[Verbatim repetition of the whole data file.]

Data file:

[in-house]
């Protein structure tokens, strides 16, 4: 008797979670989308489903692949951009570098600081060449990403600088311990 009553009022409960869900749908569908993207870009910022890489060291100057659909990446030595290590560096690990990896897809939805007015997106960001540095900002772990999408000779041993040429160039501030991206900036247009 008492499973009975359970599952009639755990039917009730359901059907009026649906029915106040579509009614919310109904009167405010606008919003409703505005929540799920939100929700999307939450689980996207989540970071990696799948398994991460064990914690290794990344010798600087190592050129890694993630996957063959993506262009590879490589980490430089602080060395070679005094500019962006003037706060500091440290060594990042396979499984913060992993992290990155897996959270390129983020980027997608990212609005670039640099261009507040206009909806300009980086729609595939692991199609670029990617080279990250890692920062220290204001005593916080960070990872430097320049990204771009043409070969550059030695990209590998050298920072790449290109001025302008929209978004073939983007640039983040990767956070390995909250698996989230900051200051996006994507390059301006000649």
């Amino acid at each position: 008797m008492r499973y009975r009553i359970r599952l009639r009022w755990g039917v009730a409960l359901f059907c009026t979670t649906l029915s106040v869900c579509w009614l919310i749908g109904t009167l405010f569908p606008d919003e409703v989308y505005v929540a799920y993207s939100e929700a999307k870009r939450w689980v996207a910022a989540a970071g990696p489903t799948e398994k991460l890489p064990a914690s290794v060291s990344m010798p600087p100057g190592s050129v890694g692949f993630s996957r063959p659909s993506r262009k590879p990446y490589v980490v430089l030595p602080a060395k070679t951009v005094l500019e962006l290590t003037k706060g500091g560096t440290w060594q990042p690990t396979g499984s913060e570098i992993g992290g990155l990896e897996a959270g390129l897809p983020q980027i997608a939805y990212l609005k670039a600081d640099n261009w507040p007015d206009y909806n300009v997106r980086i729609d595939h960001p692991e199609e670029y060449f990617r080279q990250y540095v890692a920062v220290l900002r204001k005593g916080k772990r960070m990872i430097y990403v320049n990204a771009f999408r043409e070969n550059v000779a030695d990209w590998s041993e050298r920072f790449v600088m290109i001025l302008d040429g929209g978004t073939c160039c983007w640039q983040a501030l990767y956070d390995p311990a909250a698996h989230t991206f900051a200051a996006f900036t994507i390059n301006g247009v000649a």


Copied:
[in-house]
């Protein structure tokens, strides 16, 4: 008797979670989308489903692949951009570098600081060449990403600088311990 009553009022409960869900749908569908993207870009910022890489060291100057659909990446030595290590560096690990990896897809939805007015997106960001540095900002772990999408000779041993040429160039501030991206900036247009 008492499973009975359970599952009639755990039917009730359901059907009026649906029915106040579509009614919310109904009167405010606008919003409703505005929540799920939100929700999307939450689980996207989540970071990696799948398994991460064990914690290794990344010798600087190592050129890694993630996957063959993506262009590879490589980490430089602080060395070679005094500019962006003037706060500091440290060594990042396979499984913060992993992290990155897996959270390129983020980027997608990212609005670039640099261009507040206009909806300009980086729609595939692991199609670029990617080279990250890692920062220290204001005593916080960070990872430097320049990204771009043409070969550059030695990209590998050298920072790449290109001025302008929209978004073939983007640039983040990767956070390995909250698996989230900051200051996006994507390059301006000649």
């Amino acid at each position: 008797m008492r499973y009975r009553i359970r599952l009639r009022w755990g039917v009730a409960l359901f059907c009026t979670t649906l029915s106040v869900c579509w009614l919310i749908g109904t009167l405010f569908p606008d919003e409703v989308y505005v929540a799920y993207s939100e929700a999307k870009r939450w689980v996207a910022a989540a970071g990696p489903t799948e398994k991460l890489p064990a914690s290794v060291s990344m010798p600087p100057g190592s050129v890694g692949f993630s996957r063959p659909s993506r262009k590879p990446y490589v980490v430089l030595p602080a060395k070679t951009v005094l500019e962006l290590t003037k706060g500091g560096t440290w060594q990042p690990t396979g499984s913060e570098i992993g992290g990155l990896e897996a959270g390129l897809p983020q980027i997608a939805y990212l609005k670039a600081d640099n261009w507040p007015d206009y909806n300009v997106r980086i729609d595939h960001p692991e199609e670029y060449f990617r080279q990250y540095v890692a920062v220290l900002r204001k005593g916080k772990r960070m990872i430097y990403v320049n990204a771009f999408r043409e070969n550059v000779a030695d990209w590998s041993e050298r920072f790449v600088m290109i001025l302008d040429g929209g978004t073939c160039c983007w640039q983040a501030l990767y956070d390995p311990a909250a698996h989230t991206f900051a200051a996006f900036t994507i390059n301006g247009v000649a």